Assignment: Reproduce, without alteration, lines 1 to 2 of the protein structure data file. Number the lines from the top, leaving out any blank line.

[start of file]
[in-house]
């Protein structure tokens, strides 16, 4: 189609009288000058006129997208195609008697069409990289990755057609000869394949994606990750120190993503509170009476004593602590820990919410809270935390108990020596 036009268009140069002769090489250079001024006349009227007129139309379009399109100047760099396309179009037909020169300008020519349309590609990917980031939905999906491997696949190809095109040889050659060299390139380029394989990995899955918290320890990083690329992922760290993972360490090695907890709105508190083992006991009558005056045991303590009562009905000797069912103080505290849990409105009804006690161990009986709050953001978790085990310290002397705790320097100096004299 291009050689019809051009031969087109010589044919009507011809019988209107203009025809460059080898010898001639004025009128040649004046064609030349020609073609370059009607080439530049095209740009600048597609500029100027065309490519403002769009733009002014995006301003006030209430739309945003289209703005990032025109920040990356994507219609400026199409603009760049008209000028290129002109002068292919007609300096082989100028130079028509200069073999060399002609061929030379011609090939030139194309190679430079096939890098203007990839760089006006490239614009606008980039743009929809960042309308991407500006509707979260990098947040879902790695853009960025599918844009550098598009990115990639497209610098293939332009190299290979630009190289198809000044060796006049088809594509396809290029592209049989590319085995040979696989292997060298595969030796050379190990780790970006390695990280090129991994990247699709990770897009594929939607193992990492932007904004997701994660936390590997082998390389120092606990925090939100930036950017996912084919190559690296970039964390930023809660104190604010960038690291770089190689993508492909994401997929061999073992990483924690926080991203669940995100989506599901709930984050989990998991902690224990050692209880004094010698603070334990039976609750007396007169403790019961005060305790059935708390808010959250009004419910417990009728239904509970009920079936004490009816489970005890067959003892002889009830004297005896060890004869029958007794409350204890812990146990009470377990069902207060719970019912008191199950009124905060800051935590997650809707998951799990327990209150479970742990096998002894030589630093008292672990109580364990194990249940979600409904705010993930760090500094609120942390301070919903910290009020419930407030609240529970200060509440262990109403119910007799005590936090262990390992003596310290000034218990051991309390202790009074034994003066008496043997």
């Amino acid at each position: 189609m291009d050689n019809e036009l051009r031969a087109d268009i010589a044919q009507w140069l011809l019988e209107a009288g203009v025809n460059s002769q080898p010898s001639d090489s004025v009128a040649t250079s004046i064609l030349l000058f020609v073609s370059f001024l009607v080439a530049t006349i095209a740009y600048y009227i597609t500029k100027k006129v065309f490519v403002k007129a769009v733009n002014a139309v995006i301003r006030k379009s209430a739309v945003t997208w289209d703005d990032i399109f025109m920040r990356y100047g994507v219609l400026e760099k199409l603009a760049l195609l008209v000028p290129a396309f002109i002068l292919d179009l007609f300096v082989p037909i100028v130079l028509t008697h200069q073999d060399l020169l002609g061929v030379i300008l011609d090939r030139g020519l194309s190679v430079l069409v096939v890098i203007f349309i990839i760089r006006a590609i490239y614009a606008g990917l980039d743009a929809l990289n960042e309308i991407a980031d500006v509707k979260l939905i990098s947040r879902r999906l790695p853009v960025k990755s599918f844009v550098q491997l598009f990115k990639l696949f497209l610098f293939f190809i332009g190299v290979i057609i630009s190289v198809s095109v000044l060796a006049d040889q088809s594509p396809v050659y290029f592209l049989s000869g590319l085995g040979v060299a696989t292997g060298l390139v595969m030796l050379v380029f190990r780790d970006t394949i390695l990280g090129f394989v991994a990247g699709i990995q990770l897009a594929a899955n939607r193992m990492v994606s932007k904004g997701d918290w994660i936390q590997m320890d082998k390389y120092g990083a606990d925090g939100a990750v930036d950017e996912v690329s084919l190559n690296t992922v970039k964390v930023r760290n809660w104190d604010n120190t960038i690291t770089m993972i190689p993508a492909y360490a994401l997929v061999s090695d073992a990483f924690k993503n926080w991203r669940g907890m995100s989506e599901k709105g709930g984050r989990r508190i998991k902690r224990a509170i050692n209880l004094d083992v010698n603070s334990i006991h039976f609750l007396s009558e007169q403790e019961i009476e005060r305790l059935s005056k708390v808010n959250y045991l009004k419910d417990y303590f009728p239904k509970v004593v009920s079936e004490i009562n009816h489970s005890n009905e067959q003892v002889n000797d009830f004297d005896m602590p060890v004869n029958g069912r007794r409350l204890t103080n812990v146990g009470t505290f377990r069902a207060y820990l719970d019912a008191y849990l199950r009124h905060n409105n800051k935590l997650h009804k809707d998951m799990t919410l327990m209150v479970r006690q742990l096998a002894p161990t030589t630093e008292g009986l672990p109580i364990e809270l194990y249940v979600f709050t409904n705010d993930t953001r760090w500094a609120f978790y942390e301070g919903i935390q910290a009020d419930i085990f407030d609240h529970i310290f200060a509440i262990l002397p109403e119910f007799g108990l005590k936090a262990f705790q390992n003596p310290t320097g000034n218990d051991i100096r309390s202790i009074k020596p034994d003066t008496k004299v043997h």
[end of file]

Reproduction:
[in-house]
């Protein structure tokens, strides 16, 4: 189609009288000058006129997208195609008697069409990289990755057609000869394949994606990750120190993503509170009476004593602590820990919410809270935390108990020596 036009268009140069002769090489250079001024006349009227007129139309379009399109100047760099396309179009037909020169300008020519349309590609990917980031939905999906491997696949190809095109040889050659060299390139380029394989990995899955918290320890990083690329992922760290993972360490090695907890709105508190083992006991009558005056045991303590009562009905000797069912103080505290849990409105009804006690161990009986709050953001978790085990310290002397705790320097100096004299 291009050689019809051009031969087109010589044919009507011809019988209107203009025809460059080898010898001639004025009128040649004046064609030349020609073609370059009607080439530049095209740009600048597609500029100027065309490519403002769009733009002014995006301003006030209430739309945003289209703005990032025109920040990356994507219609400026199409603009760049008209000028290129002109002068292919007609300096082989100028130079028509200069073999060399002609061929030379011609090939030139194309190679430079096939890098203007990839760089006006490239614009606008980039743009929809960042309308991407500006509707979260990098947040879902790695853009960025599918844009550098598009990115990639497209610098293939332009190299290979630009190289198809000044060796006049088809594509396809290029592209049989590319085995040979696989292997060298595969030796050379190990780790970006390695990280090129991994990247699709990770897009594929939607193992990492932007904004997701994660936390590997082998390389120092606990925090939100930036950017996912084919190559690296970039964390930023809660104190604010960038690291770089190689993508492909994401997929061999073992990483924690926080991203669940995100989506599901709930984050989990998991902690224990050692209880004094010698603070334990039976609750007396007169403790019961005060305790059935708390808010959250009004419910417990009728239904509970009920079936004490009816489970005890067959003892002889009830004297005896060890004869029958007794409350204890812990146990009470377990069902207060719970019912008191199950009124905060800051935590997650809707998951799990327990209150479970742990096998002894030589630093008292672990109580364990194990249940979600409904705010993930760090500094609120942390301070919903910290009020419930407030609240529970200060509440262990109403119910007799005590936090262990390992003596310290000034218990051991309390202790009074034994003066008496043997």